Thursday, March 31, 2005

Anyone for Tennis?

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OK, lazy afternoon gratuituous eye-candy posting. Vaguely related to my life in that last weekend I managed to get locked inside a tennis court. Unfortunately it wasn't with Marat Safin. *sigh*

And while we're on tennis: I've had about half a dozen different sources point out my resemblance to Roger Federer:

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I report, you decide.

What a self-indulgent posting this is. Bad QueerPenguin. Bad!

Hell's Teeth, Aunty Vanessa!

FFS - Chris Eccleston has already quit after only one season of the new Dr Who.

I managed to catch the infamous leaked first episode of the new series, and had reservations about it. Being that it was written by QAF's Russell T Davies it was really very, very gay, gayer than Adric and/or Jon Pertwee's maroon velvet jump suits with white frills. And at one point in this ep, a minor character was attacked by - I shit you not - a vicious council bin. The similarity in storyline to Pertwee's opening story, Spearhead from Space, also had me nervous.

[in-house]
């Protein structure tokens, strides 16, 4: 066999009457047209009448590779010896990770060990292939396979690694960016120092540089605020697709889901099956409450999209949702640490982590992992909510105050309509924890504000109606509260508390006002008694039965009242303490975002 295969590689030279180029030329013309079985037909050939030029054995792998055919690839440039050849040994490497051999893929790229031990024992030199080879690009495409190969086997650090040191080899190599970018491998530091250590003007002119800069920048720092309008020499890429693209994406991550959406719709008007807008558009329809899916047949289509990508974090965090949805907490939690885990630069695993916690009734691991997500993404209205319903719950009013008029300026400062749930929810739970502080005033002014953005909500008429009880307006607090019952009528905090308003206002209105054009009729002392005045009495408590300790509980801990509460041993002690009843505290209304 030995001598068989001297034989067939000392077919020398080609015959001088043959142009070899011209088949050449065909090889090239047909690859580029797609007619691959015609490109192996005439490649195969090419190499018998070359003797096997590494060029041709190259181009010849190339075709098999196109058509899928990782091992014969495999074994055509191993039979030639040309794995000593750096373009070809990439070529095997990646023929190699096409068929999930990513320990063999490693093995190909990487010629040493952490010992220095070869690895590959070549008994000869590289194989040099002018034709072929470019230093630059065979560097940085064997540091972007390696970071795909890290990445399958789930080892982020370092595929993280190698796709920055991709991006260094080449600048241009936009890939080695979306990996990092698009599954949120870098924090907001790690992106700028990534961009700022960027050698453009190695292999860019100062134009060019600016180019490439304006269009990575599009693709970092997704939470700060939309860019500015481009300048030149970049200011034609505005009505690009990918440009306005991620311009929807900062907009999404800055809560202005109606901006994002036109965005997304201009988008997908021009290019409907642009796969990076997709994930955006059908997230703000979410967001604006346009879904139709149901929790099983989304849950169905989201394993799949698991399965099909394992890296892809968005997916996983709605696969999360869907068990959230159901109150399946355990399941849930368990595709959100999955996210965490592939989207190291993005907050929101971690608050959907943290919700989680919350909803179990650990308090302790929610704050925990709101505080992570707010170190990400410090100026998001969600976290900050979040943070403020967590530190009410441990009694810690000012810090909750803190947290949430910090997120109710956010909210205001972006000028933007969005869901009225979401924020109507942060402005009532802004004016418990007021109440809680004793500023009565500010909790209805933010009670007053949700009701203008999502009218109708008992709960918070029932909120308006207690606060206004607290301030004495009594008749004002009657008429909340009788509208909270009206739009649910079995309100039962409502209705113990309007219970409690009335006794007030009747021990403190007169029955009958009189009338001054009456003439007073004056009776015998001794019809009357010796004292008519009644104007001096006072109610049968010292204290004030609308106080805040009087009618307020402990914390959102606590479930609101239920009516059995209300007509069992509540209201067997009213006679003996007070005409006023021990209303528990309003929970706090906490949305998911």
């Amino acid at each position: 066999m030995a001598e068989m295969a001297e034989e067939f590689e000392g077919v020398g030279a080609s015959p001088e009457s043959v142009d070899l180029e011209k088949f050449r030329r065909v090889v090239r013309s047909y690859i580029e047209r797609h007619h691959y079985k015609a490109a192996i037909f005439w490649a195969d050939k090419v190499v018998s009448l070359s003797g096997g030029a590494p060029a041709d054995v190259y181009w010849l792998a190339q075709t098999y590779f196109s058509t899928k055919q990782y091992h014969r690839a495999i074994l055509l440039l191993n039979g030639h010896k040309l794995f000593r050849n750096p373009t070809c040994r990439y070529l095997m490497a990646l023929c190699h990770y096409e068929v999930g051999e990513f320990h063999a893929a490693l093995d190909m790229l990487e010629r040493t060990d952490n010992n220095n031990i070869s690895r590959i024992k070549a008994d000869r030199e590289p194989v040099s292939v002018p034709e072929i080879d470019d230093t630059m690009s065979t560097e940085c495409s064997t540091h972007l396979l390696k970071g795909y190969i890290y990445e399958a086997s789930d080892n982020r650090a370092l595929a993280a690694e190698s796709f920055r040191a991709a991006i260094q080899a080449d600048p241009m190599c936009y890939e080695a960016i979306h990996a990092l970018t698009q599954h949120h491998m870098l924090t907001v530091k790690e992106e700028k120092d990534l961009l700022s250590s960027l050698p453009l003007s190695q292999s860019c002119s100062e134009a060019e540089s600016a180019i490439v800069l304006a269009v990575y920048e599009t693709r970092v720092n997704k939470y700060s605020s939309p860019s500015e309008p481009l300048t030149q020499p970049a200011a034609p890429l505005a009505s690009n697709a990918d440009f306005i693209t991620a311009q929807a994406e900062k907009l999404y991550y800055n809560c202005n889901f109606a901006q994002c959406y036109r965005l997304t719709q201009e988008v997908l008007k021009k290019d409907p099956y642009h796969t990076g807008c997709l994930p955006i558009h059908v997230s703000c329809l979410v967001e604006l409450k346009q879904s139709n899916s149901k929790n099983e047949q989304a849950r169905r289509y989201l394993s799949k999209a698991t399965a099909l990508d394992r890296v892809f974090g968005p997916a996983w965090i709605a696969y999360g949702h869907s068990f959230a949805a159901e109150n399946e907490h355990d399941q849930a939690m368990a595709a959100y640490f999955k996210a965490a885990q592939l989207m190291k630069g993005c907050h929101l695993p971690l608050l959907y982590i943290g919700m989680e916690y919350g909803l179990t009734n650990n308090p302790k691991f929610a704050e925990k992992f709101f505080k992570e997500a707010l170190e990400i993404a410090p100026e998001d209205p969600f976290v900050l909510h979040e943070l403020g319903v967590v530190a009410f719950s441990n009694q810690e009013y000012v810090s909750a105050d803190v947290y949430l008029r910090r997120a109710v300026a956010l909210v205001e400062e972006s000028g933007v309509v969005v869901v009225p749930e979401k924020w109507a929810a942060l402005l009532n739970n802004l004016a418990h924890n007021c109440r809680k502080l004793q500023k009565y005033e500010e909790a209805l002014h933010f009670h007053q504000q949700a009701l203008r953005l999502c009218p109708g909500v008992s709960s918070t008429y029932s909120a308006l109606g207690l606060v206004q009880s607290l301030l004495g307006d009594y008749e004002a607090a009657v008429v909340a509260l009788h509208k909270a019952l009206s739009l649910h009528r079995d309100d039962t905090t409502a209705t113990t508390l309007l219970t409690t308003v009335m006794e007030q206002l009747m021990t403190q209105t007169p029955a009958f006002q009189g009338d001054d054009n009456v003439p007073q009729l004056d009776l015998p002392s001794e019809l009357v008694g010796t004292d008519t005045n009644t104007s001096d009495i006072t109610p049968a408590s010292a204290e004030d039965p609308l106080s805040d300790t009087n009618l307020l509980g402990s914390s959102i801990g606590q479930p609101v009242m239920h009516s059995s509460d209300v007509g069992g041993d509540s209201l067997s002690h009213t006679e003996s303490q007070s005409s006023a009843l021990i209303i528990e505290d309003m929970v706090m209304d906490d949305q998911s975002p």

What I did appreciate, however, was the new Doctor and companion. Billie Piper was surprisingly likeable and entertaining as Rose and although their interaction was a little less "companionlike" and more "do me on the TARDIS console as the column rises up and down" for DW purists, the potential was obvious.

Eccleston is whining about "typecasting", apparently forgetting that Patrick Troughton, Peter Davison and even Colin Baker had successful and diverse post-DW careers. If you're a good enough actor, and you don't stay in it longer than say 4 seasons, you'll probably escape the evil Typecasto monster. And Eccleston was by far the hottest Dr Who - there was something about him in his leather jacket that really made me wanna boil cute bunny rabbits alive all over the place.